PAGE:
We're just calling for a resolution to this dispute as soon as possible.
Montreal, Quebec (PRWEB) August 30, 2013
As the strike by Canadian foreign service officers drags on, some international students cannot arrive in Canada in time for the new school term due to the backlog in visa applications, reported the Globe and Mail. Not only does the prolonged strike cause inconvenience to students and universities, it can also damage the reputation of Canada as an ideal country for higher education, warns FWCanada.
The Professional Association of Foreign Services Officers (PAFSO) union called for the strike in May this year, demanding for wage increase for its allegedly underpaid members. Last month, the Treasury Board President Tony Clement accepted the union's offer to enter a binding arbitration after receiving an email from the union's president Tim Edwards, according to a previous press release by FWCanada. However, there is no sign that the labour dispute is ending any time soon.
"That's a real possibility that there will be students missing in the ranks," said Andre Costopoulos, Dean of Students at McGill University. "Because of this particular issue with international students this year, we're making special accommodations so that students in any program can start in January."
Costopoulos advises students to wait and begin their studies in the next semester if they are more than two weeks late to avoid serious consequences of falling behind in classes, as reported in CBC news. Costopoulos further points out that for some students, the wait time can be several months, but for others, it can be as long as one year. Moreover, the visa delays can also affect admission of prospective students from abroad next year, as students who defer their school year limit the availability of admission spots.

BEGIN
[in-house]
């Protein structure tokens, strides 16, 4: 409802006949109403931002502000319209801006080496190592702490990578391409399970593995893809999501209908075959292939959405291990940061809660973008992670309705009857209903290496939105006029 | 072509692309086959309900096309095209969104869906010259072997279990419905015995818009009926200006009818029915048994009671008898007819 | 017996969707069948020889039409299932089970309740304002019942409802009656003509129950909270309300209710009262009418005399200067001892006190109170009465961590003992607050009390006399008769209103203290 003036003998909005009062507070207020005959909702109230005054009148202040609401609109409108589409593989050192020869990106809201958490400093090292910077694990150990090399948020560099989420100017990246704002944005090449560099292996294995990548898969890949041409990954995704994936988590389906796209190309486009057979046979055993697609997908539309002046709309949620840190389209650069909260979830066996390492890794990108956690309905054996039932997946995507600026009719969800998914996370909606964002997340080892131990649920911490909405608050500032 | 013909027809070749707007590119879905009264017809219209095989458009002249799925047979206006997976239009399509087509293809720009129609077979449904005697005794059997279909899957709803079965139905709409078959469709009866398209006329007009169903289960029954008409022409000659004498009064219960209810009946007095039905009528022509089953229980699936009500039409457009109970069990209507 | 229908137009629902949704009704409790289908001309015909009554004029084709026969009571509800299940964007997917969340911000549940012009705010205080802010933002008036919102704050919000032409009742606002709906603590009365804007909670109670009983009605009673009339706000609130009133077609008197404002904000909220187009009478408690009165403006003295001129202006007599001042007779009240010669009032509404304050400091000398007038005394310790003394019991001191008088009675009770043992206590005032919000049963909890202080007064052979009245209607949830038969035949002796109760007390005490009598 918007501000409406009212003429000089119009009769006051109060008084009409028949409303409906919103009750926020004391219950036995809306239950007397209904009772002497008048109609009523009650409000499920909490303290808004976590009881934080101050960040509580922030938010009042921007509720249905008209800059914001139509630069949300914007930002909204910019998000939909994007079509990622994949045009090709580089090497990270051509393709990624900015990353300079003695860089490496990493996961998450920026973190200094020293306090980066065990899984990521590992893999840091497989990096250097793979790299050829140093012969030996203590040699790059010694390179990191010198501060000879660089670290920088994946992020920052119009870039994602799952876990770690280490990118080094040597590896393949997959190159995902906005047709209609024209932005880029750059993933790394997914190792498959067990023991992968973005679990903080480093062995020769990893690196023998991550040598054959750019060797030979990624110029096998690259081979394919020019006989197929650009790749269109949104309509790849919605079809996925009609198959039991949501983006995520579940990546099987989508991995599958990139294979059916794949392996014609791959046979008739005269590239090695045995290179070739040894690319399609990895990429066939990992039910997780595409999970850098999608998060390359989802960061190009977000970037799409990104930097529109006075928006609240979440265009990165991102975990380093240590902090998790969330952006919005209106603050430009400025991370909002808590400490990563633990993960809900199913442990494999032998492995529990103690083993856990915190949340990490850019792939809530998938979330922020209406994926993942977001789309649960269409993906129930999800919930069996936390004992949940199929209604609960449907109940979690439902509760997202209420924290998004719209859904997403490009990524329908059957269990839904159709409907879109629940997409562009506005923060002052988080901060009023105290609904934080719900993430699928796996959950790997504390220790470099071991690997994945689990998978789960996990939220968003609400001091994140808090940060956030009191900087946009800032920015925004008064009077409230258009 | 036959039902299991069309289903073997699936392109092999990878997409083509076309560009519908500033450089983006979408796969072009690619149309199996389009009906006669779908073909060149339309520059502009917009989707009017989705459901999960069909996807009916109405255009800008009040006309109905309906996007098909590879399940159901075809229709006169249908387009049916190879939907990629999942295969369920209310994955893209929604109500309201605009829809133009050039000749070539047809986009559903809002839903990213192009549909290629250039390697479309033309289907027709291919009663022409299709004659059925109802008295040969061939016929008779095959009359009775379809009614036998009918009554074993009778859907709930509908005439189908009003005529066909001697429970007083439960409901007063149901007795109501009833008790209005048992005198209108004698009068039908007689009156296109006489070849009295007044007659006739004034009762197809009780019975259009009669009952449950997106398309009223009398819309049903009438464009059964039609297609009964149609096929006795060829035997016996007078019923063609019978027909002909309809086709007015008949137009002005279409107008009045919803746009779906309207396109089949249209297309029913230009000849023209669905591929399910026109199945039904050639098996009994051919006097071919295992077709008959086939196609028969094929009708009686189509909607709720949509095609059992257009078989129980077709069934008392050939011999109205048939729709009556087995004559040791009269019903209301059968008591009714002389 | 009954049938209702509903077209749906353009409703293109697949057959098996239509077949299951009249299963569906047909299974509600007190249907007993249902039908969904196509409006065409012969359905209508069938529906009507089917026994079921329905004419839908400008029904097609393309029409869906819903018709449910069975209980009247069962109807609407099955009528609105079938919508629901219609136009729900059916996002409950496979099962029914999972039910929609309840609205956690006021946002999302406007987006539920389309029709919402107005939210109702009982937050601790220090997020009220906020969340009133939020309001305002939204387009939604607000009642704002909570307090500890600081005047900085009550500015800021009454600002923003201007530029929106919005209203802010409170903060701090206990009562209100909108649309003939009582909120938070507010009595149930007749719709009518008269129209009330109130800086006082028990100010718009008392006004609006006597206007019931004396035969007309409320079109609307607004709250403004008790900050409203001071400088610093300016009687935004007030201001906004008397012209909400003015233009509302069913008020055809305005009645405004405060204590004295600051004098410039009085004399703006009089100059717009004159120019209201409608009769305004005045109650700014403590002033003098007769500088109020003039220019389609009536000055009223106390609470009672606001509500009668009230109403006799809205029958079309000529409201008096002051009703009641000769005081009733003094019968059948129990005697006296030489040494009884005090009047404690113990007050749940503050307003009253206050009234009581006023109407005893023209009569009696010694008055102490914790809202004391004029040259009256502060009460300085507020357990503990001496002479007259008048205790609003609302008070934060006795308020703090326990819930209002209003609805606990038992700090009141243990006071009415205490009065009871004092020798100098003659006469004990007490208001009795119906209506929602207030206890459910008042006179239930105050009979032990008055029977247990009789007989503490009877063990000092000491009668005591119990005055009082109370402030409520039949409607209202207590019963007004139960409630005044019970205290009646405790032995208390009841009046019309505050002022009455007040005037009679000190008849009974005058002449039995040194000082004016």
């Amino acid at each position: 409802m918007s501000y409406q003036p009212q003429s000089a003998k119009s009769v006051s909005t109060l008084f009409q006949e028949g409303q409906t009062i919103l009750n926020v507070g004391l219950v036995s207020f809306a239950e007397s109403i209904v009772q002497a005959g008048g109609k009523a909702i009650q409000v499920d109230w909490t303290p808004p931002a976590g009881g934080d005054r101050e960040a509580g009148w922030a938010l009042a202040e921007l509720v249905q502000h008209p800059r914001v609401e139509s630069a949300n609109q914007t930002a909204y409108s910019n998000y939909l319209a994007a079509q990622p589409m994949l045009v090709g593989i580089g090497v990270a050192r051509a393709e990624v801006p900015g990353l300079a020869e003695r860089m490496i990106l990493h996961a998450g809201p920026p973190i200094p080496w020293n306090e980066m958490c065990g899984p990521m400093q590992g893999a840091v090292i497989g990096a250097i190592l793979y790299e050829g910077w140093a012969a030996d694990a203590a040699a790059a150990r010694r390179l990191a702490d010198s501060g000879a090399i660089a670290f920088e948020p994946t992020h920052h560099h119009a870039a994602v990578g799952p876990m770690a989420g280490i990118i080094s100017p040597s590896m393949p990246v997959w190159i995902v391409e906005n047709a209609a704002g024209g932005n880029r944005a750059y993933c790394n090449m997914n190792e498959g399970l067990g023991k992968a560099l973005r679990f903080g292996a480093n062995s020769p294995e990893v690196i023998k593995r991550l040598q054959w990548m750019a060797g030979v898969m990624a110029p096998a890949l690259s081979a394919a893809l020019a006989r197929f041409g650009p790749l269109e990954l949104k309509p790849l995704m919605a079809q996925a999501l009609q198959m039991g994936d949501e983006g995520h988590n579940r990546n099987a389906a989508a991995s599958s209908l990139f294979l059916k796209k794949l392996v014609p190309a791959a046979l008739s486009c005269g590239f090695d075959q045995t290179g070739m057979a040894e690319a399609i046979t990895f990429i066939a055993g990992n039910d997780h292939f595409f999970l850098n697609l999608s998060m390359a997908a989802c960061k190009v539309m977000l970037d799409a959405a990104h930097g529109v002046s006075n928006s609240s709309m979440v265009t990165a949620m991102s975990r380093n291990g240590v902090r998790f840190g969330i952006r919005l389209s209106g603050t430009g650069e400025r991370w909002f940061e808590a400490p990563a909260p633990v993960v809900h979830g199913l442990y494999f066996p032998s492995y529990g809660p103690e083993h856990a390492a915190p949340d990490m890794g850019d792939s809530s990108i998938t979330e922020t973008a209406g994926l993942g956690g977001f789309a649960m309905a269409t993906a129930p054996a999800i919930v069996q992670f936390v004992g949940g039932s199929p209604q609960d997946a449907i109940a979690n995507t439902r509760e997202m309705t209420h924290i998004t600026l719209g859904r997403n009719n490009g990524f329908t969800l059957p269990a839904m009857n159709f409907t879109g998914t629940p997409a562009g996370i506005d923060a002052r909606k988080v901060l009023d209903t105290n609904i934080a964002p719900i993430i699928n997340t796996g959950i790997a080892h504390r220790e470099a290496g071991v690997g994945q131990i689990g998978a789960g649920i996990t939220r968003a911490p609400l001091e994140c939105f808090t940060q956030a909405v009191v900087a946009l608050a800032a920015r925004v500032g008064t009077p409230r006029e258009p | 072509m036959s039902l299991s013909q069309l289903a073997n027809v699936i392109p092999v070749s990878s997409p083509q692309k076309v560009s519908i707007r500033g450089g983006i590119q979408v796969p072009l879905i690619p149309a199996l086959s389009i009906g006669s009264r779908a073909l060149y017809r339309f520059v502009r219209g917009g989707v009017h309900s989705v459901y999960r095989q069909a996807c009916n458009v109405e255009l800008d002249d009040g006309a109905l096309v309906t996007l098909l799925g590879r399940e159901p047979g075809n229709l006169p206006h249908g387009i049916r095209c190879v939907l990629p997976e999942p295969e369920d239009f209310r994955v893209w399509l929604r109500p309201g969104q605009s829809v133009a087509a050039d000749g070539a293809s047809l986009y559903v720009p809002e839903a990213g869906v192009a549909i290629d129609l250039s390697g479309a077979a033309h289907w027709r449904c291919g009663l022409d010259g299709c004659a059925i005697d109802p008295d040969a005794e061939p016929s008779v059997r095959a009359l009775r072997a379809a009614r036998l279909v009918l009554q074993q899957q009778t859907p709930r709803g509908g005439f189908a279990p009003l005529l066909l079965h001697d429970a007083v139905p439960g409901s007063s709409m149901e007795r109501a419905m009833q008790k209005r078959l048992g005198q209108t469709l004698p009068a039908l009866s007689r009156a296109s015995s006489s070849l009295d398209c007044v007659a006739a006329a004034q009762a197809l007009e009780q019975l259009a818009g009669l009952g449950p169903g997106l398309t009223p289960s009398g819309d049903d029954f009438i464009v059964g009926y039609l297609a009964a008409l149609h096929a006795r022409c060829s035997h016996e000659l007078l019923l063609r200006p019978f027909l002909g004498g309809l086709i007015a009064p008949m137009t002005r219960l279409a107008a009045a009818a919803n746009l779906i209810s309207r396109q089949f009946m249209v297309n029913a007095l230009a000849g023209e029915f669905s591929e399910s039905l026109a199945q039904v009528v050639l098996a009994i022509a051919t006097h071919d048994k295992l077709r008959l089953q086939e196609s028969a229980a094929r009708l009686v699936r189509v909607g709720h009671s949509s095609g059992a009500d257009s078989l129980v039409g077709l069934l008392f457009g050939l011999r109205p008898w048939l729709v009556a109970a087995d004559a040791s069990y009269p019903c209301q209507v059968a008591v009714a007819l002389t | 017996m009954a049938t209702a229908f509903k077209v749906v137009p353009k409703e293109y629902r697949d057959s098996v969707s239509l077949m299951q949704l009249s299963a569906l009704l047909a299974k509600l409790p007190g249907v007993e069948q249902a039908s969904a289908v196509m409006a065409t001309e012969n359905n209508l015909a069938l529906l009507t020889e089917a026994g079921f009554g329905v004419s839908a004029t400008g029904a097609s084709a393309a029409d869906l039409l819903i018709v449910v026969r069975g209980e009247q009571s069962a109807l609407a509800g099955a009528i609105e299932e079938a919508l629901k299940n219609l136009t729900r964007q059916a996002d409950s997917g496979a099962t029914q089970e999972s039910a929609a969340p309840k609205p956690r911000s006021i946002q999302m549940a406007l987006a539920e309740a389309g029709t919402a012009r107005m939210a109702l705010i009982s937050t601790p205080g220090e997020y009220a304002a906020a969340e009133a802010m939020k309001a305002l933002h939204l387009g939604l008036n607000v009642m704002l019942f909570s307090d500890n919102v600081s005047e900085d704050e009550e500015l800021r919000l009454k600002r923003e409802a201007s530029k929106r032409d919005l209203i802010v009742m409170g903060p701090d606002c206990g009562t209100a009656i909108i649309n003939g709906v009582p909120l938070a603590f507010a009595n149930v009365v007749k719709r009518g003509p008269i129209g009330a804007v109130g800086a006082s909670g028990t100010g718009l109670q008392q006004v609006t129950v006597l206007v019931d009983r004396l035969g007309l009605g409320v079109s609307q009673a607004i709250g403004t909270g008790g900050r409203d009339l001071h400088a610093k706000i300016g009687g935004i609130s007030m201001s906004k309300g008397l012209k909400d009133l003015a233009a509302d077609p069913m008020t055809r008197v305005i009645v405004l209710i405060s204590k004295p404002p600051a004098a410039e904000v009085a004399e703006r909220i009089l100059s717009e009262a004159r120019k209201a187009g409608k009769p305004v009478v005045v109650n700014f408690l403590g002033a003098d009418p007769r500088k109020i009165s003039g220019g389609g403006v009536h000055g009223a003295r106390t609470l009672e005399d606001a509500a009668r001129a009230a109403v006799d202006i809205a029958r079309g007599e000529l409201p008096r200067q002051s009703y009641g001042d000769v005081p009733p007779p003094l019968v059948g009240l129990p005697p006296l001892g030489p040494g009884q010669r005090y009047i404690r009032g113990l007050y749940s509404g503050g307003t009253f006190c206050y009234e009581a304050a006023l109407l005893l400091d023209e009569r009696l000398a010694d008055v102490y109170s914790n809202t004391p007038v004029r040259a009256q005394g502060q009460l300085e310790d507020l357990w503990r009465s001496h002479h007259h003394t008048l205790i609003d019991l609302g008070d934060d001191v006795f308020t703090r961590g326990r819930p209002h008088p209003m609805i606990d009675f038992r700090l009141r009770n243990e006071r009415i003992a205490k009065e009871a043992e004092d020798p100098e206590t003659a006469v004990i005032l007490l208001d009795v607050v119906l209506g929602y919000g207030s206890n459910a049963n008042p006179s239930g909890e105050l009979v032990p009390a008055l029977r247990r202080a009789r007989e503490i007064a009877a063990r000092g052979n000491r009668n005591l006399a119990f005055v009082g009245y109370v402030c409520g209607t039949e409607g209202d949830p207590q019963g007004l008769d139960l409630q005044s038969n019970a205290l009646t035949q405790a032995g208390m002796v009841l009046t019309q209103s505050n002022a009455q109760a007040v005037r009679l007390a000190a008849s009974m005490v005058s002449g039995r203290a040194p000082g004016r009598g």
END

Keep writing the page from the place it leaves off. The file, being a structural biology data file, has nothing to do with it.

"We're working on adjusting our level of offers that we make [for next year]," said Costopoulos.
The Globe and Mail reports that student visas have been prioritized in Canadian embassies abroad, and most Canadian universities have given their international students a grace period--to delay registration and reserve space in residence on campus. Nonetheless, the damage on those universities may have already been done.
"Across the country, Canada is world renowned for attracting international talent. Now students from around the world are potentially...having to go look at other places to study, such as the UK or Australia," said Jonathan Champagne, national director of the Canadian Alliance of Student Associations.
Champagne states that international students contributed approximately $8 billion to the Canadian economy in 2010, which means the strike can badly hurt the education sector. He further suggests that as international students choose other destinations for their studies, the reputation of Canadian higher education can be tarnished.
The tourism sector has echoed similar concerns. The Tourism Industry Association of Canada has put out an estimate that the strike will cost the industry $280 million in losses if a timely resolution is not reached, reported the Toronto Star. The association is concerned that foreign tourists, like international students, are likely to alter their travel plans due to the strike.
"We're just calling for a resolution to this dispute as soon as possible," concluded Champagne.
FWCanada is a Canadian Immigration Law Firm which provides expertise in immigration services such as Temporary Resident Permits, Criminal Rehabilitation, Study Permits and Work Permits. Marisa Feil and her team ensure that each case is closely evaluated to determine the most relevant program. For more information, contact FWCanada at 1-855-316-3555.